Economics Professor Abigail Hornstein writes in:
Cathy O’Neil earned a Ph.D. in mathematics from Harvard University, was a post-doc at the Massachusetts Institute of Technology Mathematics Department, and was a professor at Barnard College, where she published a number of research papers in arithmetic algebraic geometry. She then switched over to the private sector, working as a quant for the hedge fund D. E. Shaw in the middle of the credit crisis, and next for RiskMetrics, a software company that assesses risk for the holdings of hedge funds and banks. She left finance in 2011 and started working as a data scientist in the New York start-up scene; she then launched the Lede Program in Data Journalism at Columbia in 2014. O’Neil is a weekly guest on the Slate Money podcast. She co-wrote the book Doing Data Science (2013) and is the author of a new book, Weapons of Math Destruction: How Big Data Increases Inequality and Threatens Democracy (Random House, September 2016), about the dark side of big data.
Please contact the organizers with any questions: David Constantine (math), Abigail Hornstein (economics), and Chris Rasmussen (math)
Date: Thursday, April 21
Time: 8-9 PM
Place: Ring Family Performing Arts Hall (CFA)
You might hear the terms “sex” and “gender” tossed around quite a bit at Wesleyan— but why exactly do these continue to be such pressing issues in our country’s public sphere? Alanna Greco ’13 invites you to, perhaps, find out why, as the 26th annual Diane Weiss memorial explores this topic :
The Diane Weiss ’80 Memorial Lecture is an annual FGSS lecture that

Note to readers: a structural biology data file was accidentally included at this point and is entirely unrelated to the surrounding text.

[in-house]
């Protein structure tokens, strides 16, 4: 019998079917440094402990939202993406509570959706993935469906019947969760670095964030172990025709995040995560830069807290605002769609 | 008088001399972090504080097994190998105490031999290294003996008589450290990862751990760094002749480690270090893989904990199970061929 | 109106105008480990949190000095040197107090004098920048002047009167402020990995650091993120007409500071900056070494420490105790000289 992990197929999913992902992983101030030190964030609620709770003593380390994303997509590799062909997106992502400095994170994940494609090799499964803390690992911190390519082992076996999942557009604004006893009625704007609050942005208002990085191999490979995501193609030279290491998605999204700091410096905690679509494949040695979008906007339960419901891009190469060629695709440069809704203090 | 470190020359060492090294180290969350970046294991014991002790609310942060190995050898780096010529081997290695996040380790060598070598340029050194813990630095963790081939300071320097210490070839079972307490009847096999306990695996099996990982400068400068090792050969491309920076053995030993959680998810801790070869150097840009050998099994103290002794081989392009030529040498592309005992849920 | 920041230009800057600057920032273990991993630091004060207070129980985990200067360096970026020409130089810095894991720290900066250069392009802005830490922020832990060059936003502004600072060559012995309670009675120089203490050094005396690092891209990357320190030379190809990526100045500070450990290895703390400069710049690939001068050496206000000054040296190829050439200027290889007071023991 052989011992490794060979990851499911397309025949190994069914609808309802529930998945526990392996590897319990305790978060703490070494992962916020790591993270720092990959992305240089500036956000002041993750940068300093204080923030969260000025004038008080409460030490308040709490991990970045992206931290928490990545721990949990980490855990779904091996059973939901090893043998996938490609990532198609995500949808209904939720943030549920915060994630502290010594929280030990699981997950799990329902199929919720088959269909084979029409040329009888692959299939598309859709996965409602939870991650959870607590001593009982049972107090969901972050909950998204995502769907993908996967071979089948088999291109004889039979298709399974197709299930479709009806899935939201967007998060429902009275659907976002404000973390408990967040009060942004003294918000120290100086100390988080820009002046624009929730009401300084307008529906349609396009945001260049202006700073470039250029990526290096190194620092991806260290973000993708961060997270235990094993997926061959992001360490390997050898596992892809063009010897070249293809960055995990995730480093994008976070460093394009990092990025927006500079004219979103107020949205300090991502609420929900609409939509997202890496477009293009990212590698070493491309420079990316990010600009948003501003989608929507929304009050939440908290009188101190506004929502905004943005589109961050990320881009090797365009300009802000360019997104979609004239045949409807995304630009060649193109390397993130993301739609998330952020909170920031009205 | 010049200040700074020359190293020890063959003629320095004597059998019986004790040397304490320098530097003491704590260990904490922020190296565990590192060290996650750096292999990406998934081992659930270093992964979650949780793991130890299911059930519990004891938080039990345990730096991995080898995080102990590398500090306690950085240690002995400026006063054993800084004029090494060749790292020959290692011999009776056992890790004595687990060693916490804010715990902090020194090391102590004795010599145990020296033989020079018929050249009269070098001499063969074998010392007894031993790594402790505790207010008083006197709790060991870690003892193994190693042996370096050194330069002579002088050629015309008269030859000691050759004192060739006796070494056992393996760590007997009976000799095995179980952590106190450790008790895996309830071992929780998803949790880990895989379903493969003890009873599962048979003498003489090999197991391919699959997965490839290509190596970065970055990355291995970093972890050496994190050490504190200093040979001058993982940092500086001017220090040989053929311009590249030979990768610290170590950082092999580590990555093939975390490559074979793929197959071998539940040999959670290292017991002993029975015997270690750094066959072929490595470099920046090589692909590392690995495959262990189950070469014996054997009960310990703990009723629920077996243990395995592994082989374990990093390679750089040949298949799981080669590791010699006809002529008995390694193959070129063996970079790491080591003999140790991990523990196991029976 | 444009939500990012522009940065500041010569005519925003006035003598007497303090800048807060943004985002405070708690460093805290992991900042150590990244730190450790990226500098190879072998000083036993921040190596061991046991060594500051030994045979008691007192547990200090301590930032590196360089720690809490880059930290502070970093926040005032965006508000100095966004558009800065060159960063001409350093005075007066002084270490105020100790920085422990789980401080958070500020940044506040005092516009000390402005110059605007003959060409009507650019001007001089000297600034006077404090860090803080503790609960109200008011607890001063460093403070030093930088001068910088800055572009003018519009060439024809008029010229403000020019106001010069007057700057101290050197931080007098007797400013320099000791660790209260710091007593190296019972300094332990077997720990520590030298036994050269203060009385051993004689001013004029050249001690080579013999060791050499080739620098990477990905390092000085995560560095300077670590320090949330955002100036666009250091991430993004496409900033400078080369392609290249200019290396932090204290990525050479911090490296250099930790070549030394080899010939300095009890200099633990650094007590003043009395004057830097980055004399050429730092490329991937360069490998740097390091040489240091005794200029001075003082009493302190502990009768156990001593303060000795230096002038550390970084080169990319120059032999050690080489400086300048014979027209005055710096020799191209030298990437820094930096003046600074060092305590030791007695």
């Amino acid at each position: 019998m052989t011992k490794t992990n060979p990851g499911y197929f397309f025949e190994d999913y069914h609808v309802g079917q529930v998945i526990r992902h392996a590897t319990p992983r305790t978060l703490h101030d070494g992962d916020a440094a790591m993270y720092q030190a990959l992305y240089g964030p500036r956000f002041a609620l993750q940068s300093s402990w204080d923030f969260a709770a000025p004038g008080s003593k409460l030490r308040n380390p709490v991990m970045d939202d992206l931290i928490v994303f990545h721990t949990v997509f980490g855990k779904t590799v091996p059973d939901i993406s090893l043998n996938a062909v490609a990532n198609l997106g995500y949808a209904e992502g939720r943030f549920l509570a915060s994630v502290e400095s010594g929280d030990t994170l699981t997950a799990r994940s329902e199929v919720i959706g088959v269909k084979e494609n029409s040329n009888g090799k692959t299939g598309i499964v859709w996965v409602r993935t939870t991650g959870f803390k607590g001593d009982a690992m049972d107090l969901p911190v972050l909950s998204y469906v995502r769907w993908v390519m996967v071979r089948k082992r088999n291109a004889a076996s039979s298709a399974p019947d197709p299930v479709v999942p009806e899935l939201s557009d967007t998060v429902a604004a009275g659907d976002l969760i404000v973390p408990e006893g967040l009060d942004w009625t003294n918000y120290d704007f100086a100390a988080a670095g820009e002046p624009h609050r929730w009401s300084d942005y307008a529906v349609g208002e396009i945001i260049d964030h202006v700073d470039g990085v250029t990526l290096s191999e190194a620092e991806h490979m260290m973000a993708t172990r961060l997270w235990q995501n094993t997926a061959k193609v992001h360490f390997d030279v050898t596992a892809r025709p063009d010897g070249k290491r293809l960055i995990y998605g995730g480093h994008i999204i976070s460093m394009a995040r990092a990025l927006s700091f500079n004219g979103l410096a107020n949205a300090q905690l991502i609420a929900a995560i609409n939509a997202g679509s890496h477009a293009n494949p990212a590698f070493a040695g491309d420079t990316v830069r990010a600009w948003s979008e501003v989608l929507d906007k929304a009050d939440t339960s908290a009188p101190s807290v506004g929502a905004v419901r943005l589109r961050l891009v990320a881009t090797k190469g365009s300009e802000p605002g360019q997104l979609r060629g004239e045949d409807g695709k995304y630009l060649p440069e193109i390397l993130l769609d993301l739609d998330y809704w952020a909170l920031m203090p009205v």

the family of one of the first Women’s Studies majors at Wesleyan
endowed in her memory. This year, “Sex, Gender and Public Life”
explores both why sex and gender remain such persistent issues in the
U.S. public sphere, and also why they remain persistently separated
from issues of government and economics in that same public
Date: Tuesday, April 16
Time: 8:00 PM
Place: Pac 001
President Roth’s supposedly been off campus lately on vacation, but it seems that he’s caught up pretty quickly. His latest Huffington Post piece definitely makes it seem that he’s aware of the activist events going on around campus lately.:
I was an undergraduate in the seventies, and my education included more than a little protest and activism. I was aware that my liberal arts school had a reputation for activism, and I was proud to be part of it. I returned to Wesleyan University as president more than four years ago, and even though now some of this activism is directed against me, I still take pride in this tradition of alma mater.
It’s subtle, but it seems like Roth might approve of activism even when he is the target of it (WSA Meeting @ Beta, Rally at Trustee’s Meeting). The statement is too indirect to tell whether that means Roth will respond positively to the student demands, but he seems to be actually encouraging the activism rather than shutting it down. So go put up your tents, sign your petitions, and rally in front of your trustees, ‘cuz Roth likes it.
Also, in case anyone was wondering how to explain their certificate program to their potential employers/parents, Roth sums it up as an “interdisciplinary minor.”
The rest of his post, focusing on the relationship between scholarship and public life, can be found here.